Dyslexia Caucus Leaders Praise Language in CJS Appropriations

Jun 4, 2015 Issues: Congressional Dyslexia Caucus

Washington, D.C.-  House Dyslexia Caucus Co-chairs Reps. Lamar Smith (R-TX) and Julia Brownley (D-CA) today praised language in the Fiscal Year 2016 House Commerce, Justice, Science Appropriations report that would for the first time identify dyslexia as a priority for National Science Foundation research. Smith and Brownley requested that the language be added.                                                                                                                       

Congressman Smith: “I’ve had the opportunity to spend time with students with dyslexia of all ages in my district in Texas. Dyslexia research continues to improve lives, enhance learning, and assist in early detection and intervention. I thank CJS Appropriations Chairman and fellow Texan John Culberson for his work to highlight this critical issue. Although dyslexia research has been funded by NSF in the past, this language specifically encourages dyslexia research.”

Congresswoman Brownley: “I am pleased that the Appropriations Committee included the language requested by Chairman Smith and me to H.R. 2578 supporting research at the National Science Foundation on dyslexia and other learning disabilities. Advances in neuroscience which further our understanding of how the mind works will ensure that students with learning disabilities are identified at an early age and receive the most effective, science-based support in school.”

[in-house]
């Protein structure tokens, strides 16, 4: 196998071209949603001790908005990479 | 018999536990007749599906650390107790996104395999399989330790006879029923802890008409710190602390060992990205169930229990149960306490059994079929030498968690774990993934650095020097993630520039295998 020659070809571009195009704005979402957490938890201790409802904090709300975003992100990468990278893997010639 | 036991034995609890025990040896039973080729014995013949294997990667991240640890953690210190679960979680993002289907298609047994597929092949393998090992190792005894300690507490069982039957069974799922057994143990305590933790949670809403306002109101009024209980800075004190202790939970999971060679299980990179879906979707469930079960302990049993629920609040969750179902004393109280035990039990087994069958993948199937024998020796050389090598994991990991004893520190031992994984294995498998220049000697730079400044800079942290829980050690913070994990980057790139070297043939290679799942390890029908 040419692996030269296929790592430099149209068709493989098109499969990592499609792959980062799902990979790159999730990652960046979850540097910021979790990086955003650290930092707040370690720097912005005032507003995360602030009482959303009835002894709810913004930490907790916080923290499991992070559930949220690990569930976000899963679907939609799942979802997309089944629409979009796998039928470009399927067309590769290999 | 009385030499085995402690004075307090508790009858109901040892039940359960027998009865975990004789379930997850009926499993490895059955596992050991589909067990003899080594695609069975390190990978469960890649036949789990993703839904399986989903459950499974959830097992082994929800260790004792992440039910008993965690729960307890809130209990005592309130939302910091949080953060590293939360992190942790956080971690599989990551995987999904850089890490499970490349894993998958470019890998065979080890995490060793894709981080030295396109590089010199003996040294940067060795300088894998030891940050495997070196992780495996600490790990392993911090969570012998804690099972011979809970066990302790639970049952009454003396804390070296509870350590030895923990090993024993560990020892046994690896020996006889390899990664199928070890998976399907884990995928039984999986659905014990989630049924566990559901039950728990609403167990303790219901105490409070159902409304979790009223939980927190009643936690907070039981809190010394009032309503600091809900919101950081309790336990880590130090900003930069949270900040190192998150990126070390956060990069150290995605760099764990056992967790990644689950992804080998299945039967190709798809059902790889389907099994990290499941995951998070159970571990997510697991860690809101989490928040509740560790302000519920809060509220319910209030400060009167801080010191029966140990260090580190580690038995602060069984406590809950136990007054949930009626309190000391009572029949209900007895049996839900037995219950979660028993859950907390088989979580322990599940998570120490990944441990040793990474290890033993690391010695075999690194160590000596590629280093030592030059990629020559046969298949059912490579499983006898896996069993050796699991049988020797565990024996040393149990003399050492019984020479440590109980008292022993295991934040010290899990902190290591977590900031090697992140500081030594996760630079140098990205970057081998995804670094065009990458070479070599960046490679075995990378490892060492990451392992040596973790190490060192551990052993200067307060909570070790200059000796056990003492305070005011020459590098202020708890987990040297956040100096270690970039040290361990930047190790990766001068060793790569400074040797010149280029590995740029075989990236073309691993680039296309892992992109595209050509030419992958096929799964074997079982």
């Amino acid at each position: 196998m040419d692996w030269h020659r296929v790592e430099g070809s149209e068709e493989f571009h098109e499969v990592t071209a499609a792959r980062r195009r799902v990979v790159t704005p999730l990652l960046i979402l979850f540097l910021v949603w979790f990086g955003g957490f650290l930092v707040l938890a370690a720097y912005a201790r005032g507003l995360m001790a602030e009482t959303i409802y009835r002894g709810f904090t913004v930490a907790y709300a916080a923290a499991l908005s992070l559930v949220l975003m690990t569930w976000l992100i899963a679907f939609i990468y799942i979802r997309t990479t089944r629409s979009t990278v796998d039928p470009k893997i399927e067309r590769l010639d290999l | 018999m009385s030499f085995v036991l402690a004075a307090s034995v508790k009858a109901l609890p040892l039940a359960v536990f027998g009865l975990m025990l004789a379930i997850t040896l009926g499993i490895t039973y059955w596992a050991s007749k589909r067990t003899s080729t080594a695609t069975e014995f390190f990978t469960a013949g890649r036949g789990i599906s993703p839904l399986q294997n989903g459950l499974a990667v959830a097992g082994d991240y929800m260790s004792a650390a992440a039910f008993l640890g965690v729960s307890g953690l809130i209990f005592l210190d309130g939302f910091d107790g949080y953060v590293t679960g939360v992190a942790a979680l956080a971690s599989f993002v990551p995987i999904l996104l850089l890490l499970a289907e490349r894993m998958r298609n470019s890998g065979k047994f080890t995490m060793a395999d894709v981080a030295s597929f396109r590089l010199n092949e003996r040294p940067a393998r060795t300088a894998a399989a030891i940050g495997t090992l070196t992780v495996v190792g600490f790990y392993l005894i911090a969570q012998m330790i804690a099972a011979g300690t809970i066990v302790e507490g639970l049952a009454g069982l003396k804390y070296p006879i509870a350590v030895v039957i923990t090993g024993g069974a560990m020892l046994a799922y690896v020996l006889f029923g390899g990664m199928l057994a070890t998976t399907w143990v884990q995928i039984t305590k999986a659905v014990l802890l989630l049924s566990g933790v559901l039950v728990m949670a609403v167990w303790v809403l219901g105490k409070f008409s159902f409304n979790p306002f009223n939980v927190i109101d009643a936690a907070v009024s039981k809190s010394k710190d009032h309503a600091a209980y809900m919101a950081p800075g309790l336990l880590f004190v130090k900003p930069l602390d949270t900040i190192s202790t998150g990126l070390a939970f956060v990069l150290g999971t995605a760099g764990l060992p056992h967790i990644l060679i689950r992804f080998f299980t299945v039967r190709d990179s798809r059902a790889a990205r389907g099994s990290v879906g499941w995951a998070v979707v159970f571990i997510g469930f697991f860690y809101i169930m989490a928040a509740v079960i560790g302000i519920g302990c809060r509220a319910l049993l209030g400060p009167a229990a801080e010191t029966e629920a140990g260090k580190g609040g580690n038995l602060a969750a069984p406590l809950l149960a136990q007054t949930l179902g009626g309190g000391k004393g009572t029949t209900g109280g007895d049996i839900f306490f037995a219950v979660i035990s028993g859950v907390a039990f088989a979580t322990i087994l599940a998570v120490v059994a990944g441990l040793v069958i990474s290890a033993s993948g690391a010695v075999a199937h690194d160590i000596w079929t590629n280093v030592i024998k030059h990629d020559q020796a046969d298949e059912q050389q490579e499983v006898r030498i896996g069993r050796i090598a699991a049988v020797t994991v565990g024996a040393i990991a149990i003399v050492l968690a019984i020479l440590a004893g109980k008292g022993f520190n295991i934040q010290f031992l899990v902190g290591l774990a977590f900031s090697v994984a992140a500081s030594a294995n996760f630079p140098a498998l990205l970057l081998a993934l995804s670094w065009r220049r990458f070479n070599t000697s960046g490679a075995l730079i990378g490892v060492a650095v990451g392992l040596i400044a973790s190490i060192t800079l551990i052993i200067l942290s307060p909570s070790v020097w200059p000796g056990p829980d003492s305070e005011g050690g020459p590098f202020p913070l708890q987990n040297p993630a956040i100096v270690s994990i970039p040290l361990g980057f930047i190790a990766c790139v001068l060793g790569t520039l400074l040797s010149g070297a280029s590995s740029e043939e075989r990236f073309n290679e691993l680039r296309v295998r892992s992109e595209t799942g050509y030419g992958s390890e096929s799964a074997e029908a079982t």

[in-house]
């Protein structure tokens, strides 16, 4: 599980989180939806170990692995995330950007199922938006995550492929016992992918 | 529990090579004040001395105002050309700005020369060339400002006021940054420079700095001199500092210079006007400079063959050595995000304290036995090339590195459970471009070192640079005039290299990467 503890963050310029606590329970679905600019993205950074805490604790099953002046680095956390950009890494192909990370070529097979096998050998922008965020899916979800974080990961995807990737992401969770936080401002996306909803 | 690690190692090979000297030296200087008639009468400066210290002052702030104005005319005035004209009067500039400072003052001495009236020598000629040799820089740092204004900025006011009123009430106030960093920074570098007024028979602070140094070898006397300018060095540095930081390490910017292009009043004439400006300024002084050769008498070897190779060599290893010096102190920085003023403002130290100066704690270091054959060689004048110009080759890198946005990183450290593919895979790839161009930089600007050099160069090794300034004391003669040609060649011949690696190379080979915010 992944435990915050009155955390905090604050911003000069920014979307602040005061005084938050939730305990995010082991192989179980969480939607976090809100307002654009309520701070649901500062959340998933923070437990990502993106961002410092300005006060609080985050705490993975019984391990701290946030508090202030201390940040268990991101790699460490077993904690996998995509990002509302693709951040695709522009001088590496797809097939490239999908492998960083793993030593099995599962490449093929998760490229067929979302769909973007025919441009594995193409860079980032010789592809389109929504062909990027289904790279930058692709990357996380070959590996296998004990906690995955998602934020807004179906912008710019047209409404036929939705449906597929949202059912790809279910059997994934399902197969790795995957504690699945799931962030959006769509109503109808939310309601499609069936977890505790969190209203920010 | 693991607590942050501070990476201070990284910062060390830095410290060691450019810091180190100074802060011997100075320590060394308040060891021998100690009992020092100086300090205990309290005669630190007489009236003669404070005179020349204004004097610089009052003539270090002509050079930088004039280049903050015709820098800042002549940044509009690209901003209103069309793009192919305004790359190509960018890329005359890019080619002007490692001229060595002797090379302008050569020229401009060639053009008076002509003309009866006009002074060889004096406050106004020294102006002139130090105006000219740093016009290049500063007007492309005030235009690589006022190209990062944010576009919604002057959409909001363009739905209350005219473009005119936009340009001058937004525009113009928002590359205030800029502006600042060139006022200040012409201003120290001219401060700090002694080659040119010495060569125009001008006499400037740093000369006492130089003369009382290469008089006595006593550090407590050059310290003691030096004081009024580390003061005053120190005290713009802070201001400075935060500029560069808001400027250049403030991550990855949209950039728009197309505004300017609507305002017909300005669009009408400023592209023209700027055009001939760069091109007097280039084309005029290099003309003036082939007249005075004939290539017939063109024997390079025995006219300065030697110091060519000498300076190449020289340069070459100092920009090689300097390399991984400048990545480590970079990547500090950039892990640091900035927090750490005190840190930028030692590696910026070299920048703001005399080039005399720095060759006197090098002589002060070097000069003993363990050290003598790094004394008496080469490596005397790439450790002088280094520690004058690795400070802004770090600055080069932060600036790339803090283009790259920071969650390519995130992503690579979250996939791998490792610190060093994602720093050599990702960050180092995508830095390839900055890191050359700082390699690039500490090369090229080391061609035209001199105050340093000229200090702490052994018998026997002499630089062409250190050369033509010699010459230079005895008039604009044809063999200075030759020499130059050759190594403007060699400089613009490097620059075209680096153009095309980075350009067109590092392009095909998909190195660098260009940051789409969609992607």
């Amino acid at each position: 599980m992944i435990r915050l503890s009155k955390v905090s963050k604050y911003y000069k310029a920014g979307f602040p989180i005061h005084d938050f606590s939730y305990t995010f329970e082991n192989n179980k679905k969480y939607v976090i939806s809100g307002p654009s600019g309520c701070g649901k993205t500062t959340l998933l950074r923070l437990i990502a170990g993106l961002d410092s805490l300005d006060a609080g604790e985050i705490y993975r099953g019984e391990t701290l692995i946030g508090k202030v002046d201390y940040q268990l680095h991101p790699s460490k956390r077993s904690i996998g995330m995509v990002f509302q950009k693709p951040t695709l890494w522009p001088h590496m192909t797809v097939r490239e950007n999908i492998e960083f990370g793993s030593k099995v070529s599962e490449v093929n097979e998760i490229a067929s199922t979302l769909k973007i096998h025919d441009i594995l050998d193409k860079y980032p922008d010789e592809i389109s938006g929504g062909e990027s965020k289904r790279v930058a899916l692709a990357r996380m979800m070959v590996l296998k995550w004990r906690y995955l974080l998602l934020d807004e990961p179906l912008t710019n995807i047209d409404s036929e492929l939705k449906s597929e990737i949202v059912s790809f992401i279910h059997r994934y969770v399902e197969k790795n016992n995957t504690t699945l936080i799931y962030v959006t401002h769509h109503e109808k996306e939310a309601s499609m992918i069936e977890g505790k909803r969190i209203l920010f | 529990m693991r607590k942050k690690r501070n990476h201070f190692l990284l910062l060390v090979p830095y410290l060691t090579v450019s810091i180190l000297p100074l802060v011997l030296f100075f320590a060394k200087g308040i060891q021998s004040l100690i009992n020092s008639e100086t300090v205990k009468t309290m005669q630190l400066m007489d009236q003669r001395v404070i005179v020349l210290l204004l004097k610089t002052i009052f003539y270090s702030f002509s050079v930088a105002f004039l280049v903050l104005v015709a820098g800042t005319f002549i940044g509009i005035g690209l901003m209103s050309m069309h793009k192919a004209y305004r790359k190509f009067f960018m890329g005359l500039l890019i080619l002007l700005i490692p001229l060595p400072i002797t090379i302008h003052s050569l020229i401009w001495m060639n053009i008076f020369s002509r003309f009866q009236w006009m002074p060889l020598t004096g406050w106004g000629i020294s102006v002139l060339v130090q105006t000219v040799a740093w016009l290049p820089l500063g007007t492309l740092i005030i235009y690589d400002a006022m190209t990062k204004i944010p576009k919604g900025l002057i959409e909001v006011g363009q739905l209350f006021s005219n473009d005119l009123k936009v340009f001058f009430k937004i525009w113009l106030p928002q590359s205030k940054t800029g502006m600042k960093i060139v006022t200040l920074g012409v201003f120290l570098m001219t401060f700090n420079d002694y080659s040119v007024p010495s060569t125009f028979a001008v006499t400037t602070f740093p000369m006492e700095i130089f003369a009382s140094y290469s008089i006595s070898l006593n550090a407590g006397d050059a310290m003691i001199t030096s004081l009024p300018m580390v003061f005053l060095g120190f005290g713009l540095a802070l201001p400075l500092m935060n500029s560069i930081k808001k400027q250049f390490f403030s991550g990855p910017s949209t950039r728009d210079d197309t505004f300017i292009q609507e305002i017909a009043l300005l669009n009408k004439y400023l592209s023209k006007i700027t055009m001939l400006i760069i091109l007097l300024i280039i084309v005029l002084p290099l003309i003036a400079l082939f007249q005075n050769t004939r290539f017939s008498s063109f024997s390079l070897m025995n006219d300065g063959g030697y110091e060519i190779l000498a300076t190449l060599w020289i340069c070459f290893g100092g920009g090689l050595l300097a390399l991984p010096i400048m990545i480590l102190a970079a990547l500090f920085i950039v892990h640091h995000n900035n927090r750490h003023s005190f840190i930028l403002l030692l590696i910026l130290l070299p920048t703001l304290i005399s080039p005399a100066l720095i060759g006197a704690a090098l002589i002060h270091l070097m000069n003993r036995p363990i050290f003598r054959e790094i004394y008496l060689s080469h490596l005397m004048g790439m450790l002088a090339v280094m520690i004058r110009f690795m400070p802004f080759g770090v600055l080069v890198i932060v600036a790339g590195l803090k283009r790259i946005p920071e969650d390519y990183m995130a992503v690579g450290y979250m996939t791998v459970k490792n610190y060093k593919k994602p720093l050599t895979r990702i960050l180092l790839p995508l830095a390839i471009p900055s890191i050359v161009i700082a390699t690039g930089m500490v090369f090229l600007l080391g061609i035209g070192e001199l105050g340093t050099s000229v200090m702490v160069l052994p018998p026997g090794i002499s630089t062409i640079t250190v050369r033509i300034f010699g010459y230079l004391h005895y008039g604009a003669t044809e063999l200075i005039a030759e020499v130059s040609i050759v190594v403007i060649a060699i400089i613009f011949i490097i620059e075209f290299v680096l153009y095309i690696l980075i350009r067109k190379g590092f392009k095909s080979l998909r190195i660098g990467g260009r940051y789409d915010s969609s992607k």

The bipartisan Dyslexia Caucus was created to serve as a task force to increase public awareness about the disorder and ensure that students who suffer from it receive fair and equal opportunity and treatment.

Below is the language Smith and Brownley worked to add to the appropriations bill.

Dyslexia.—The Committee encourages NSF to continue funding meritorious research on dyslexia and other learning disabilities.

As many as one out of six U.S. school children may have dyslexia. As many as 85 percent of students with learning disabilities have dyslexia alone or with other conditions.